These results are based on responses to the question, “Do you, personally, identify as lesbian, gay, bisexual, or transgender?” included in 121,290 Gallup Daily tracking interviews conducted between June 1 and Sept. 30, 2012. This is the largest single study of the distribution of the lesbian, gay, bisexual, and transgender (LGBT) population in the U.S. on record. By comparison, the General Social Survey, a project of NORC at the University of Chicago, asked a sexual orientation question in its 2008 and 2010 survey of about 2,000 adults in each year. The U.S. Department of Health and Human Services’ National Survey of Family Growth asked a sexual orientation question of about 12,000 young adults aged 18 to 44 in 2002 and of more than 20,000 adults in its 2006-2010 survey. The 3.4% figure is similar to a 3.8% estimate made by one of the authors of this study (Gates), averaging a group of smaller U.S. surveys conducted from 2004 to 2008.
Exactly who makes up the LGBT community and how this group should be measured is a subject of some debate. Measuring sexual orientation and gender identity can be challenging since these concepts involve complex social and cultural patterns. As a group still subject to social stigma, many of those who identify as lesbian, gay, bisexual, or transgender may not be forthcoming about this identity when asked about it in a survey. Therefore, it’s likely that some Americans in what is commonly referred to as “the closet” would not be included in the estimates derived from the Gallup interviews. Thus, the 3.4% estimate can best be represented as adult Americans who publicly identify themselves as part of the LGBT community when asked in a survey context.
There are a number of ways to measure lesbian, gay, and bisexual orientation, and transgender status. Sexual orientation can be assessed by measuring identity as well as sexual behaviors and attractions. Transgender status can be an identity but can also include consideration of behaviors regarding gender nonconformity and an individual’s internal sense of gender.
Gallup chose the broad measure of personal identification as LGBT because this grouping of four statuses is commonly used in current American discourse, and as a result has important cultural and political significance. One obvious limitation of this approach is that it is not possible to separately consider differences among lesbians, gay men, bisexuals, or transgender individuals. A second limitation is that this approach measures broad self-identity, and does not measure sexual or other behavior, either past or present.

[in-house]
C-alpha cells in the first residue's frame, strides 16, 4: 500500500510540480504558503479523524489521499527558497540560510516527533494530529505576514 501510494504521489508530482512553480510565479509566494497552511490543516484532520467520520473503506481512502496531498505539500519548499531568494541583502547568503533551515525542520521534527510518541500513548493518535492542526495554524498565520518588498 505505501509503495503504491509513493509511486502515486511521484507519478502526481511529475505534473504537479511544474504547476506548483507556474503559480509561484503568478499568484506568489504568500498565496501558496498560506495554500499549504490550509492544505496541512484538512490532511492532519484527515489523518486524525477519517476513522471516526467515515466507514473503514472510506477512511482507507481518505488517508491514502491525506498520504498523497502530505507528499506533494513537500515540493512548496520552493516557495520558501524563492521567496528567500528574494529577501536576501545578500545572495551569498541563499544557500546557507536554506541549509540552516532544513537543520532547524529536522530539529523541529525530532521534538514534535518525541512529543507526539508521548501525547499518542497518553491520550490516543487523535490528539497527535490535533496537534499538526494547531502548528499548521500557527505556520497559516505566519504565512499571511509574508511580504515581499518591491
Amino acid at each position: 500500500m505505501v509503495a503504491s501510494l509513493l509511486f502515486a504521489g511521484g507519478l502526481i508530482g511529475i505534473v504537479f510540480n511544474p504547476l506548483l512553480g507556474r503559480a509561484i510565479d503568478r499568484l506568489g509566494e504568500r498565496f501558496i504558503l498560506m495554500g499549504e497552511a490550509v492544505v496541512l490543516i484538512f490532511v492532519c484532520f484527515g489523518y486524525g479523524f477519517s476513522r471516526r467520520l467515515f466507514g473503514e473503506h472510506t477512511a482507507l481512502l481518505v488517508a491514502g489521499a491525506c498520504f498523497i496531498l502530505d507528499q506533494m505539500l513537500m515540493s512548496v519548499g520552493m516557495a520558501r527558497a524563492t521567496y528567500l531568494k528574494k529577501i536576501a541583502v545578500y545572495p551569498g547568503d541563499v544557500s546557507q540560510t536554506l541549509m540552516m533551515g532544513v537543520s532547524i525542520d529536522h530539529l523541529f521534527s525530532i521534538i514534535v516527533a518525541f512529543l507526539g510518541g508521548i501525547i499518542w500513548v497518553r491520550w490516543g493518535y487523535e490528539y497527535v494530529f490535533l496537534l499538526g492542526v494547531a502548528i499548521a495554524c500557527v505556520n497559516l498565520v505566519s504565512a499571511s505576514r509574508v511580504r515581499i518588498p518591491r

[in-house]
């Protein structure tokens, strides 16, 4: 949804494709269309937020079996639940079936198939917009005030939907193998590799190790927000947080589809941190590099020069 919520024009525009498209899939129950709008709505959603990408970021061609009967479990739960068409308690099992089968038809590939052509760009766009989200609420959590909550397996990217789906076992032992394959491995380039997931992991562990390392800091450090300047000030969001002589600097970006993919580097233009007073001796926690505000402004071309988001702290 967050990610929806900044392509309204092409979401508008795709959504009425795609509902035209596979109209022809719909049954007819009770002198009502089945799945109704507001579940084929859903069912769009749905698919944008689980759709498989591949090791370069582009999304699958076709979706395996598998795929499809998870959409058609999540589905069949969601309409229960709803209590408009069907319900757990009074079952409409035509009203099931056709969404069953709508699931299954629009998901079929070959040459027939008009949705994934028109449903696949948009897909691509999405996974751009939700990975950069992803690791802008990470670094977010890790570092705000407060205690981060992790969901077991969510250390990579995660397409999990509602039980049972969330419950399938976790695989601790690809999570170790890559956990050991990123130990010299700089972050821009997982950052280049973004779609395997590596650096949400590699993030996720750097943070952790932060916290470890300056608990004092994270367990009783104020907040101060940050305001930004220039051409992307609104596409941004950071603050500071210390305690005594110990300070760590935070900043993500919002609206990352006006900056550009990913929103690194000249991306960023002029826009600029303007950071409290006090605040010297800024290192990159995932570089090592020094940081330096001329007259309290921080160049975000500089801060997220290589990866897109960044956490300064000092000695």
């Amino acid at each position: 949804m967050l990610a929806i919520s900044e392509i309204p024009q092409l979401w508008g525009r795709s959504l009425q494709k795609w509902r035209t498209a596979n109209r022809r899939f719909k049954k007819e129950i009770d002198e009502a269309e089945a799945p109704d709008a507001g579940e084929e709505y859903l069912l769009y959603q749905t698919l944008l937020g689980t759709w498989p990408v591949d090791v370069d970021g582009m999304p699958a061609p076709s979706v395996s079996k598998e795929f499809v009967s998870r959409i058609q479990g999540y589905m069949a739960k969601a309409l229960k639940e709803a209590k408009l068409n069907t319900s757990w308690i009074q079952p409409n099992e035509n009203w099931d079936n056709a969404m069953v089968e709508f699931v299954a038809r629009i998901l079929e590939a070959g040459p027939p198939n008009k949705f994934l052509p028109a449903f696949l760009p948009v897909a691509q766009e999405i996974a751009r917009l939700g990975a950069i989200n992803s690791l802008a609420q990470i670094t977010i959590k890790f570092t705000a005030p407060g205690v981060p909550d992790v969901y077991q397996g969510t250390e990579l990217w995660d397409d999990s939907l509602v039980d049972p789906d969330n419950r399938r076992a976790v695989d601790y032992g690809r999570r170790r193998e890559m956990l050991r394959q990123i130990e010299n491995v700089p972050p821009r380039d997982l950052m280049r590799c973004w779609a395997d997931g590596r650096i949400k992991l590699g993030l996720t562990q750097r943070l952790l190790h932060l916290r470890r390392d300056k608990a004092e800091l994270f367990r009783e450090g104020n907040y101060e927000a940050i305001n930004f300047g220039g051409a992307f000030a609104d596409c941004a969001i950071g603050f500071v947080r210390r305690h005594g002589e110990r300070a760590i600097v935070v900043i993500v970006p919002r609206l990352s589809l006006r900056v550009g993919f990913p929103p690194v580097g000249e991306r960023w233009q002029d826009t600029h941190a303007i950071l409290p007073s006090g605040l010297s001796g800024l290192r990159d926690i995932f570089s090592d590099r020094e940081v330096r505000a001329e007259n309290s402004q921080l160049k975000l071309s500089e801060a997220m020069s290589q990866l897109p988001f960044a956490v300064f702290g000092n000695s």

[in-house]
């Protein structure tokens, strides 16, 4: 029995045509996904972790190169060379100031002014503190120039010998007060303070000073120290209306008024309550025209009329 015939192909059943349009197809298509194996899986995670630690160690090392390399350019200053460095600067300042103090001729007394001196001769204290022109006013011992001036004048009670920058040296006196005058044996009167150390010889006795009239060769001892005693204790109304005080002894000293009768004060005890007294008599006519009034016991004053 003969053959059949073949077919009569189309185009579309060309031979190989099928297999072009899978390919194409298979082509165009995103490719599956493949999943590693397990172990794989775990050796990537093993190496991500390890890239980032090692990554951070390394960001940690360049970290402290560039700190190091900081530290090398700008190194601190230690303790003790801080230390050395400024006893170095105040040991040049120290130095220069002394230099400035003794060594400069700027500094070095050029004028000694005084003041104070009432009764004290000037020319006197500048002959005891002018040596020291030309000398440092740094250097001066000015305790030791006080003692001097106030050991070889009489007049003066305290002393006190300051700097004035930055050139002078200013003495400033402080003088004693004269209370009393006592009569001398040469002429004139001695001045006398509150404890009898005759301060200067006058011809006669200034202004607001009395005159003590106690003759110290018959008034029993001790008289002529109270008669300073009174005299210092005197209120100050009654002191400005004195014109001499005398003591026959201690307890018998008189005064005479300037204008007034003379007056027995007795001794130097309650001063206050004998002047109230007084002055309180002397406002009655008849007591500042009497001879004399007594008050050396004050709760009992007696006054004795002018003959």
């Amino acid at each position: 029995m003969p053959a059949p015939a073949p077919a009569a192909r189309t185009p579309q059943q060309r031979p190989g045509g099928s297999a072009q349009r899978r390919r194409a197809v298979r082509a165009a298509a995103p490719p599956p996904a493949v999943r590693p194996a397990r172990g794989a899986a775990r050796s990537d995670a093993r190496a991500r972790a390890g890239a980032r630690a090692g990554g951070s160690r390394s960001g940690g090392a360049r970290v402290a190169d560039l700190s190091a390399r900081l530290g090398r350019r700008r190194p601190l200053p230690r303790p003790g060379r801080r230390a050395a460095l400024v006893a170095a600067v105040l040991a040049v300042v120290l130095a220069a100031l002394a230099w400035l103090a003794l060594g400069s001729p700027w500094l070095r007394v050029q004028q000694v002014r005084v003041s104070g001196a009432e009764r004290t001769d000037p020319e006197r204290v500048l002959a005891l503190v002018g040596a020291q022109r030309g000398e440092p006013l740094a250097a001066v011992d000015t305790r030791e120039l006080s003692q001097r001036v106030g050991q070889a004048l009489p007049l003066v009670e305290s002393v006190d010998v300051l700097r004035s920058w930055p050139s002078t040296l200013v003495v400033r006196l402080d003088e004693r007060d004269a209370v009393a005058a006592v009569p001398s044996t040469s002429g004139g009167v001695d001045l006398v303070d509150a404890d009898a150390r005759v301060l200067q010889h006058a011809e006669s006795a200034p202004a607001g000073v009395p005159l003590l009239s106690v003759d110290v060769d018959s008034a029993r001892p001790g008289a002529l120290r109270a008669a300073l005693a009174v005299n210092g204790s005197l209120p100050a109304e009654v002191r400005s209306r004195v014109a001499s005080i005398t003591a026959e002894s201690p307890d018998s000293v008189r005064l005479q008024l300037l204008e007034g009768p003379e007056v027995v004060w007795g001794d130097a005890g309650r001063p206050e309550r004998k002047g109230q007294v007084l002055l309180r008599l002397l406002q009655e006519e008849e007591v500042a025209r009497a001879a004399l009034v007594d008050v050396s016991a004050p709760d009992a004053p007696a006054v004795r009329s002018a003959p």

The following sections review the percentage identifying as LGBT across specific subgroups of the U.S. population. Overall, the results from this analysis run counter to some media stereotypes that portray the LGBT community as predominantly white, highly educated, and very wealthy.
Nonwhite Individuals More Likely to Identify as LGBT
Nonwhites are more likely than white segments of the U.S. population to identify as LGBT. The survey results show that 4.6% of African-Americans identify as LGBT, along with 4.0% of Hispanics and 4.3% of Asians. The disproportionately higher representation of LGBT status among nonwhite population segments corresponds to the slightly below-average 3.2% of white Americans who identified as LGBT.
verall, a third of LGBT-identifiers are nonwhite (33%), compared with 27% of non-LGBT individuals.
Women Are More Likely to Identify as LGBT Than Are Men
Although the difference is not large, women are slightly more likely to identify as LGBT than are men (3.6% vs. 3.3%) — a finding that is consistent with other surveys. Put differently, more than 53% of LGBT individuals are women.
Younger Americans More Likely to Identify as LGBT
Adults aged 18 to 29 (6.4%) are more than three times as likely as seniors aged 65 and older (1.9%) to identify as LGBT. Among those aged 30 to 64, LGBT identity declines with age — at 3.2% for 30- to 49-year-olds and 2.6% for 50- to 64-year-olds.
Consistent with other recent studies and with the gender gap identified earlier in this report, younger women are more likely to identify as LGBT than are younger men. Among 18- to 29-year-olds, 8.3% of women identify as LGBT, compared with 4.6% of men the same age.
Read more directly from this survey here.